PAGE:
Literacy Teaching Toolkit: Foundation to Level 6- Victoria, Australia.

When I find a resource that’s easy to use, succinct with examples and video… I’m sharing. Toolkits are useful as they provide the overview teachers require before delving deeper. Click on the screen-shot and view this excellent resource hub provided the Department of Education Victoria.

Practical advice and high impact teaching practices that improve outcomes in reading, writing and speaking and listening. Victorian State Government: Education and Training


Cheers Nina

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Learner Agency & the Instructional Core

Learner Agency is widely discussed in education circles with growing numbers of educators producing articles on the benefits of building the capacity of learners.

What is necessary to develop a sense of agency?


Emirbayer, M., & Mische, A.(1998). What is agency? American Journal of Sociology, 103, 9621023.10.1086/ajs.1998.103.issue-4

Three main ideas which enable agency appear to be consistent across all articles I’ve read:

  1. Is in the present- the now
  2. Personal experience and the importance of a wide variety of experience
  3. Setting goals and knowing how to achieve these goal

At my last school we investigated Learner Agency and how we could develop agency within the school program. Equally, around this time I was fortunate to be invited to participate in the Southern Metropolitan Region Principals’ Instructional Rounds program. Whenever discussing learning in schools we referred to the Instructional Core. The Instructional Core is: Student-Teacher-Task and Interaction. Understanding the core and using Instructional Rounds protocols highlighted the importance of  planning to enable agency.

The Instructional Core is very relevant to agency. Learning experiences need to be designed to promote agency.

Agency IB

The above IB document is an excellent place to start as it encourages schools to look at their current practice. When we know where we are, we can plan how we move forward.

Cheers Nina

Next Post: Writing strategies which promote learner agency.


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The art of play and the importance of play!


Peter Brugel painted the above picture in 1560.

The painting provides a window into amusements and recreations in the past in its detailed depiction of some 200 children engaged in nearly 80 different games and play activities. Many (although not all) of the outdoor activities included in this visual compendium of 16th-century children’s play will be recognizably familiar.

Source: “Pieter Bruegel the Elder’s “Children’s Games” [Painting],” in Children and Youth in History, Item #332, (accessed May 25, 2018). Annotated by Miriam Forman-Brunell

This painting is amazing and would be interesting to use as a provocation task for a related inquiry. 

Cheers Nina

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IB-PYP Attitudes & Workplace Attitudes: How do you ‘grow’ attitudes?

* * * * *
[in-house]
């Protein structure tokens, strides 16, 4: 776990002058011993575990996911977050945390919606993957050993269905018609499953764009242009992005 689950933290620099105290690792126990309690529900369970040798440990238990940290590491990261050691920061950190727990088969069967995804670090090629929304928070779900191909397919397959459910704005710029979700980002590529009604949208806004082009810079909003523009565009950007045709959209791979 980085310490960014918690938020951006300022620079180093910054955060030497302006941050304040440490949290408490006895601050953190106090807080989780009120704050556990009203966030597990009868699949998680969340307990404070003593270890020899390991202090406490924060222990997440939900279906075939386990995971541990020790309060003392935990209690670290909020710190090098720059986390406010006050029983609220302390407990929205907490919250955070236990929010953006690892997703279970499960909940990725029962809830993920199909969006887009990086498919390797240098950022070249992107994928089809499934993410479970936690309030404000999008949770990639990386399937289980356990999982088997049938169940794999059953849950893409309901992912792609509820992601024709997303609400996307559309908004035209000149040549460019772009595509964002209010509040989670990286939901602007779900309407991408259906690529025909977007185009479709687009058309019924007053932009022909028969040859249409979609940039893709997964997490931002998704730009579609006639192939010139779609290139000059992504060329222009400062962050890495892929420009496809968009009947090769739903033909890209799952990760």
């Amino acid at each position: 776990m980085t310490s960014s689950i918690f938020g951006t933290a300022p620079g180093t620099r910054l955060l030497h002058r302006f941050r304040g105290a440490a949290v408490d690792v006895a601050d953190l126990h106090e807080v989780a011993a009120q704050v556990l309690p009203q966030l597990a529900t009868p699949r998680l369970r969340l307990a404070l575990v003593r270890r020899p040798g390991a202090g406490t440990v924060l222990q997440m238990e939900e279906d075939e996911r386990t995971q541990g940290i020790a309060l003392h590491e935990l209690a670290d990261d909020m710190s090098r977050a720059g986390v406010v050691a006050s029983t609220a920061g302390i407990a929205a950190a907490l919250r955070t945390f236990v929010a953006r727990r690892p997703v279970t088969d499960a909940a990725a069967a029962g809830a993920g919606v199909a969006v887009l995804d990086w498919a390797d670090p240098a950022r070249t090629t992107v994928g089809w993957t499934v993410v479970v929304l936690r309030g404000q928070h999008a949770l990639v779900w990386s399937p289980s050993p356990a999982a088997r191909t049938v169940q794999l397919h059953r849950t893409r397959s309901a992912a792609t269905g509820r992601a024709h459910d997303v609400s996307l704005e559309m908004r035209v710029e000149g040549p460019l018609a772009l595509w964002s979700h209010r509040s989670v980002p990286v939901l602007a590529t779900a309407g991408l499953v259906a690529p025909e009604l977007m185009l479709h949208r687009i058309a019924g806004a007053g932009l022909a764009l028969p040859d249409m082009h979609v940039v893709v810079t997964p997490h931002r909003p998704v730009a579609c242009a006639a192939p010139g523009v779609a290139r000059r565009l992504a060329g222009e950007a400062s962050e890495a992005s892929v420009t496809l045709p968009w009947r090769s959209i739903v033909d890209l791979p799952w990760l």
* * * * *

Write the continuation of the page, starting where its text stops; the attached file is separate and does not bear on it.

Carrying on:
workplace-bullying-1057606I’m a member of a number of teacher forums and have been surprised by the increasing number of teachers looking to leave our profession. Some of these teachers are still in their first years of teaching and some are very experienced. What I found confronting was… that it is not always the classroom, students, work load or parents creating issues, it is the behaviour of other teacher colleagues and the employment process!

Some comments I’ve received have come from teachers who have been through a competitive employment process within their school. Most have been retained by their respective schools, however, the process has left them feeling over whelmed, isolated and criticised.

Can you build a team environment and promote collaboration when the system of employment is ultimately competitive?

Please email me your thoughts. I receive more emails than comments on my blog and I’m hoping this will bring about future discussion.

How would you change the current system of school employment and is it even possible?

I  recently received a detailed comment from a teacher feeling bullied and isolated. How can this happen in an organisation and world which openly states bullying is not OK? Programs are in place to teach children that we do not tolerate these behaviours and there are consequences. What do you do if the behaviour is coming from a colleague?

All schools have beliefs/attitudes promoted within their community. When walking into a school or classroom these attitudes are clearly displayed for all to see and are crucial to the ethos of the school.

mile shoeThe IB -PYP has attitudes which are essential to the programme. They are: appreciation, commitment, confidence, cooperation, creativity, curiosity, empathy, enthusiasm, independence, integrity, respect and tolerance.

These attitudes are taught, valued and embedded within the school curriculum and should be the ‘heart’ of the school. So how do educators ‘grow’ these attitudes in their students and within their community? How can schools insure and assess that these attitudes are embedded, valued and exhibited in the everyday actions of all community members.

How do educators ‘grow’ these attitudes within themselves?

Lots of wonderings here…but I think as learners teaching learners, we should all reflect on our interactions with others and hope that we have been the best we can be.

Maybe, before we think and say something, we should put on someone elses shoes on and go for a walk. Just saying…

Cheers Nina


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The ADHD Iceberg: Understanding the learner leads to better learning…

ADHD Iceburg

Cheers Nina

P.S I’ve started to finish my draft posts. Thanks Angela Stockman for motivating me to get back to my writing. The new posts will be building on my published learner agency posts.